FLAME-SIM: Virtual training packs big results
With budgets tightening and the number of fires decreasing, more departments are turning to the benefits brought about by simulation software.
Allen Fire Department, in Allen, Texas, has been working with FLAME-SIM since October 2008. They have seen the cutting edge simulation software positively impact their training program, as well as their budget. The results and monetary benefits Allen Fire Department (AFD) has experienced with FLAME-SIM are not only evident in numbers but also in the confidence of their personnel.
Assistant Chief Kurt Hall of the Allen Fire Department is writing a thesis paper on the effectiveness of simulation in training fireground command, decision making, and communication. Chief Hall chose FLAME-SIM as the simulation software to use for his thesis and it will be distributing the full results of the study in April of 2010. It has kept in touch with Allen Fire's Chief of Training Jonathan Boyd and learned some of the effects he has seen from using FLAME-SIM to train his department.
Chief Boyd compared the repetition of assigned duties of one of the AFD company officers. In all of 2008, this Company Officer was called to four confirmed fires, with two interior assignments. During that same year the Company Officer had no RIT Attack assignments and never acted as Incident Commander. In three months of using FLAME-SIM, the same company officer had participated in twenty four training exercises with twelve interior assignments, eight RIT activations and acted as Incident Commander six times.
Chief of Training, Jonathan Boyd, shared some of his thoughts about FLAME-SIM: "The software has allowed us to train multi company decision making and communication more often than in the past." After each training exercise the firefighters that participated sat down and talked through the reasoning behind their actions and communications and compared them to departmental standard operation guidelines. Together with Training Chief Boyd, they noted the actions and communications they completed well and those that needed work. The group would then participate in the same scenario working on the issues that they hadn't executed well the first time. This method corrected and reinforced proper procedure through repetition.
First, the most common of tasks are sometimes hardest to change, especially something as common as radio protocol. For years, AFD started every communication with "Engine X to Command" or "Command to Truck X". New NIMS protocol required AFD to change to "Command from Engine X" or Truck X from Command". In the past changes like this would have taken months of breaking old habits on the fireground. Because Allen used FLAME-SIM to train their Officers more often, the entire department was using the new radio protocol consistently in about two weeks.
In the past, when Allen Fire conducted mutli-company training at a burn tower, they would commonly bring two apparatus to the tower at a time for the training. This allowed the interior companies and IC to train, but would leave out the remaining first alarm companies. Now with FLAME-SIM, the third, fourth, and fifth arriving companies are allowed to participate with the first two companies more often. This has resulted in a much smoother and more coordinated fire attack, allowing firefighters to get to the fire faster and more safely.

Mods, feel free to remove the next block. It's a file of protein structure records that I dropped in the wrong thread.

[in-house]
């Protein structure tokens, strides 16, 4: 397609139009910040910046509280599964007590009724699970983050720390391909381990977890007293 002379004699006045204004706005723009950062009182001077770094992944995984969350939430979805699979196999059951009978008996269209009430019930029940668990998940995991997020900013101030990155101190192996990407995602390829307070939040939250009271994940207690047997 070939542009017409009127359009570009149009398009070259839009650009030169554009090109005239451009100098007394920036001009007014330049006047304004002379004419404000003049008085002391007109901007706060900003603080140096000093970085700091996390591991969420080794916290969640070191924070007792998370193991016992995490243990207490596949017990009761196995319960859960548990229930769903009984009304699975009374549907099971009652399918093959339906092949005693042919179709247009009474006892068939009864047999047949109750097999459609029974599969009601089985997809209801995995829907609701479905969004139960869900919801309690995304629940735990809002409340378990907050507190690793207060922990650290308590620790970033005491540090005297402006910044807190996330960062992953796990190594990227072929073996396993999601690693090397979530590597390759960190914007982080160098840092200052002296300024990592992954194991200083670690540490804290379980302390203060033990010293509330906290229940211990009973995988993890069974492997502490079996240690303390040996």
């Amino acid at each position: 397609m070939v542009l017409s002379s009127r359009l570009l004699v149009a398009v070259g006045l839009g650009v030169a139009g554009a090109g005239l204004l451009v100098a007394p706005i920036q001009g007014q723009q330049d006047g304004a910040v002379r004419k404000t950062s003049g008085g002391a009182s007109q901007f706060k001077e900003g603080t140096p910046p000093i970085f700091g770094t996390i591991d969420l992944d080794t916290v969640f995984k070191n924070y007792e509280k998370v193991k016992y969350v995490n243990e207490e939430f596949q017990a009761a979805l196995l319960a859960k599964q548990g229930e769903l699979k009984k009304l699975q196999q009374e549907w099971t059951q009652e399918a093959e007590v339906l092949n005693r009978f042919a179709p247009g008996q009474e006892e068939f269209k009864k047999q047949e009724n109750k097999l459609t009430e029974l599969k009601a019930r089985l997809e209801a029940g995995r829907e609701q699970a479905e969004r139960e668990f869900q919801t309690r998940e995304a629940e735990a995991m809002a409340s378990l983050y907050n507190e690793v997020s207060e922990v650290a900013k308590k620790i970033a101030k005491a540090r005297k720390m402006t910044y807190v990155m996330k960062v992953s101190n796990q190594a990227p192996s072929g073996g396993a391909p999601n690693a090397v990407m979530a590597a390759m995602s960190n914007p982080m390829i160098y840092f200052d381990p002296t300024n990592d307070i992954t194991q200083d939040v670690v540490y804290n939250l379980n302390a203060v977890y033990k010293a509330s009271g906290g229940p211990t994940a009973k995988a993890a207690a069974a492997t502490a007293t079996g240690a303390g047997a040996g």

Chief Boyd has also noticed less freelancing on the fireground. He attributes this change to the number of times the companies have operated together in FLAME-SIM. "Now that we can train together as a full first alarm executing our orders in a virtual world, we see less freelancing on the fireground. Everyone understands the plan and their role to get the job done right".
Effective yraining at the right cost
These experiences and improvements come at a minimal cost in relation to traditional training and can even enhance and improve the safety of personnel. In the summer of 2009 AFD ran 91 fire personnel through forty-four different FLAME-SIM training sessions. The goal of the training scenarios was to improve incident command performance and decision making at critical junctures; such as initial size up, offensive fire attack, occupant rescue, and RIT activation. Running nine firefighters in two scenarios a day would have taken AFD 223 days of burn tower training at a cost of almost $111,500 to get the same experience. Again, AFD completed this training in three months with no tower rental costs and no out of service or back filling of companies.
FLAME-SIM is also much safer than traditional fire training. In 2007, the NFPA reported that over one half of all firefighter injuries occurred on the fireground or during a training event. According to another study released by NIST in 2004, the average firefighter injury costs between $45,000 and $90,000. Using FLAME-SIM for training allowed AFD firefighters to better understand and follow SOGs and safety procedures on the fireground making everyone safer and avoiding potential injury.
Using FLAME-SIM has allowed for Allen Fire Department to run hundreds of thousands of dollars worth of training at a fraction of the cost and word is starting to get out. Departments across the US and Canada are starting to see the value of FLAME-SIM as their premier training solution.
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